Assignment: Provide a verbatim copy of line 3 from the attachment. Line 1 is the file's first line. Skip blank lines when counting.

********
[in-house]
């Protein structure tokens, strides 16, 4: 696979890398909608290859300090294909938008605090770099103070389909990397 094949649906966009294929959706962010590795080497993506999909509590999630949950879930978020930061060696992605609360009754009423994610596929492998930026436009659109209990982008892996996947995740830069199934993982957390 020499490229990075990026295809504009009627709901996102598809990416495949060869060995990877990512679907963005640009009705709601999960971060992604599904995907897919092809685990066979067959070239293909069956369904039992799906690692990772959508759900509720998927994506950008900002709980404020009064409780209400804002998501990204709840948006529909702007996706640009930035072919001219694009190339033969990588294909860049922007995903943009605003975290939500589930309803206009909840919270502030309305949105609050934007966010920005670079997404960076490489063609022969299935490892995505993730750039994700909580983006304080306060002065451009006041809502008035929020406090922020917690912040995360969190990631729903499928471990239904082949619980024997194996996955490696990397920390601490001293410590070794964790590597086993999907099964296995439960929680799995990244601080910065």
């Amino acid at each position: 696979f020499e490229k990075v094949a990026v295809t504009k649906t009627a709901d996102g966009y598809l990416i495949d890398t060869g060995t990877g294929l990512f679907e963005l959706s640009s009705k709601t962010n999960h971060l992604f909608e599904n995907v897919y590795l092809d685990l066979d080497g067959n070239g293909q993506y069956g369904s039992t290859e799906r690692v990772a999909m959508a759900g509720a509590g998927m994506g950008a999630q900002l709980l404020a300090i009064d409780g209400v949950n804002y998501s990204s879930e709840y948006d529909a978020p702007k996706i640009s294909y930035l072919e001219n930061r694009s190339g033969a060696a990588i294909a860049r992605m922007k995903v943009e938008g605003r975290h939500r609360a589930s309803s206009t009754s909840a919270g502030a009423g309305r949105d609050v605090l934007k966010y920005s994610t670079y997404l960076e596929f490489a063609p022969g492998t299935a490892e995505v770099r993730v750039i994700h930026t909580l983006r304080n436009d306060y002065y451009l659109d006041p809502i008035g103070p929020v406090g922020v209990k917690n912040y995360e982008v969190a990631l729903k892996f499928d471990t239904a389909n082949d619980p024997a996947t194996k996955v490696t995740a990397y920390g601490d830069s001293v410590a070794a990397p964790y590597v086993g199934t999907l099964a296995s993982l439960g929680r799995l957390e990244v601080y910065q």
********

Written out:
């Amino acid at each position: 696979f020499e490229k990075v094949a990026v295809t504009k649906t009627a709901d996102g966009y598809l990416i495949d890398t060869g060995t990877g294929l990512f679907e963005l959706s640009s009705k709601t962010n999960h971060l992604f909608e599904n995907v897919y590795l092809d685990l066979d080497g067959n070239g293909q993506y069956g369904s039992t290859e799906r690692v990772a999909m959508a759900g509720a509590g998927m994506g950008a999630q900002l709980l404020a300090i009064d409780g209400v949950n804002y998501s990204s879930e709840y948006d529909a978020p702007k996706i640009s294909y930035l072919e001219n930061r694009s190339g033969a060696a990588i294909a860049r992605m922007k995903v943009e938008g605003r975290h939500r609360a589930s309803s206009t009754s909840a919270g502030a009423g309305r949105d609050v605090l934007k966010y920005s994610t670079y997404l960076e596929f490489a063609p022969g492998t299935a490892e995505v770099r993730v750039i994700h930026t909580l983006r304080n436009d306060y002065y451009l659109d006041p809502i008035g103070p929020v406090g922020v209990k917690n912040y995360e982008v969190a990631l729903k892996f499928d471990t239904a389909n082949d619980p024997a996947t194996k996955v490696t995740a990397y920390g601490d830069s001293v410590a070794a990397p964790y590597v086993g199934t999907l099964a296995s993982l439960g929680r799995l957390e990244v601080y910065q």